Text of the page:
1. any substance that interferes with a chemical reaction, growth, or other biologic activity.
2. a chemical substance that inhibits or checks the action of a tissue organizer or the growth of microorganisms.
3. an effector that reduces the catalytic activity of an enzyme.
angiogenesis inhibitor a group of drugs that prevent growth of new blood vessels into a solid tumor.
) a group of nonsteroidal antiinflammatory drugs
that act by inhibiting cyclooxygenase-2
activity; they have fewer gastrointestinal side effects than other NSAIDs. Two members of the group are celecoxib
gastric acid pump inhibitor
an agent that inhibits gastric acid secretion by blocking the action of H+
-ATPase at the secretory surface of gastric parietal cells; called also proton pump i.
HMG-CoA reductase i's
a group of drugs that competitively inhibit the enzyme that catalyzes the rate-limiting step in cholesterol
biosynthesis, and are used to lower plasma lipoprotein levels in the treatment of hyperlipoproteinemia
. Called also statins
membrane inhibitor of reactive lysis
plasminogen activator inhibitor
(PAI) any of several regulators of the fibrinolytic system that act by binding to and inhibiting free plasminogen activator
. Their concentration in plasma is normally low, but is altered in some disturbances of bodily hemostasis
is an important fast-reacting inhibitor of t-plasminogen activator
and u-plasminogen activator
. Its synthesis, activity, and release are highly regulated; elevated levels of it have been described in a number of disease states. PAI-2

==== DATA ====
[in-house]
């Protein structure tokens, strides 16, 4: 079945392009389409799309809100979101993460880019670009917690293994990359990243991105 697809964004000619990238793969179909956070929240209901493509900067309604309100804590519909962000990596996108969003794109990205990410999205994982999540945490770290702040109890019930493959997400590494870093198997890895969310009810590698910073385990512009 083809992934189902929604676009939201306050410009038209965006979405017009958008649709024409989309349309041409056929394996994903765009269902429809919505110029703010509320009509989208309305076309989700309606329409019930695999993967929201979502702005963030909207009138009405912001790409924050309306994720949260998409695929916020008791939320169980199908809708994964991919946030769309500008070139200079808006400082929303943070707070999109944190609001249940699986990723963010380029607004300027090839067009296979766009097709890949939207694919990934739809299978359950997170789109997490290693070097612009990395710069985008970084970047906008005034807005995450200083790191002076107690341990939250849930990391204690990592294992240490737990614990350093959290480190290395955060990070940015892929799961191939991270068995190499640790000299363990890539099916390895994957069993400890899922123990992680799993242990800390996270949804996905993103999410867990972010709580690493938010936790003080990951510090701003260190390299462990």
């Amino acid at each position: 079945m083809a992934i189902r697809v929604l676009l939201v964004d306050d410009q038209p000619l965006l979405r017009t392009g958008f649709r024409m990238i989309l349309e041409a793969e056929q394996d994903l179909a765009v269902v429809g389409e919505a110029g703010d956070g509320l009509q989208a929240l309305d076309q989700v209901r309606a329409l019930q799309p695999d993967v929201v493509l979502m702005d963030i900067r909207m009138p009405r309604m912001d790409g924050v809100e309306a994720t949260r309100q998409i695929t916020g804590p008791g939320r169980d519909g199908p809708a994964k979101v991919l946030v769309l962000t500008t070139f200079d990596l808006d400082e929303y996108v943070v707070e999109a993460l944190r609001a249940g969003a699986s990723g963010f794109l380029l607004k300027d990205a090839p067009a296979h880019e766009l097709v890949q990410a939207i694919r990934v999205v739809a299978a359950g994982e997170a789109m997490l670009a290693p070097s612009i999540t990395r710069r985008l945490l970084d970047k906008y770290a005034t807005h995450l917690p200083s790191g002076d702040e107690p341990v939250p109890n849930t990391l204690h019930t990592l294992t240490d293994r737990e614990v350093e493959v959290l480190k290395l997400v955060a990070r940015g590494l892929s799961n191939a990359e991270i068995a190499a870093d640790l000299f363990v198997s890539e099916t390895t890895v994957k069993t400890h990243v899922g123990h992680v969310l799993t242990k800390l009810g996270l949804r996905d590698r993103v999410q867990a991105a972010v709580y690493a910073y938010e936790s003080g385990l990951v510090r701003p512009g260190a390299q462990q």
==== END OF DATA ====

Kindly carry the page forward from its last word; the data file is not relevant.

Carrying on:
is a normally minor inhibitor that greatly increases in concentration during pregnancy and in certain disorders. PAI-3
is protein C inhibitor.
protein C inhibitor
the primary inhibitor of activated anticoagulant protein C
; it is a glycoprotein of the serpin family of proteinase inhibitors and also inhibits several other proteins involved in coagulation (thrombin, kallikrein, and coagulation factors X and XI) and urokinase. Called also plasminogen activator inhibitor 3
serine protease inhibitor
(serine proteinase inhibitor
topoisomerase i's a class of antineoplastic agents that interfere with the arrangement of DNA in cells.
Miller-Keane Encyclopedia and Dictionary of Medicine, Nursing, and Allied Health, Seventh Edition. © 2003 by Saunders, an imprint of Elsevier, Inc. All rights reserved.
a class of synthetic drug used in the treatment of human immunodeficiency virus (HIV-1) infection.
HIV-1 protease activity is critical for the terminal maturation of infectious virions. Protease inhibitors specific for HIV-1 competitively inhibit this enzyme, thereby preventing the maturation of virions capable of infecting other cells. These agents can reduce the plasma viral load (level of HIV RNA in the circulation) in a patient with AIDS below the measurable level. Their use has been shown to decrease the risk of disease progression and mortality in patients with HIV infection. They have also been found to improve CD4 counts and reverse AIDS dementia in some patients. Protease inhibitors are administered in combination with nucleoside analogues (nucleoside reverse transcriptase inhibitors) to exploit the different modes of action of these two classes of antiviral drug. Because of increasing viral resistance to protease inhibitors, combination regimens including three agents are standard. A few strains of HIV show resistance to all available protease inhibitors. Significant side-effects of protease inhibitors include elevation of cholesterol and triglyceride levels, insulin resistance and emergence of frank DM, and cosmetically objectionable lipodystrophy (excessive accumulation of fat in the abdomen and breasts accompanied by fat wasting in the face, extremities, and buttocks). Protease inhibitors currently in use include amprenavir, indinavir, nelfinavir, ritonavir, and saquinavir.
Farlex Partner Medical Dictionary © Farlex 2012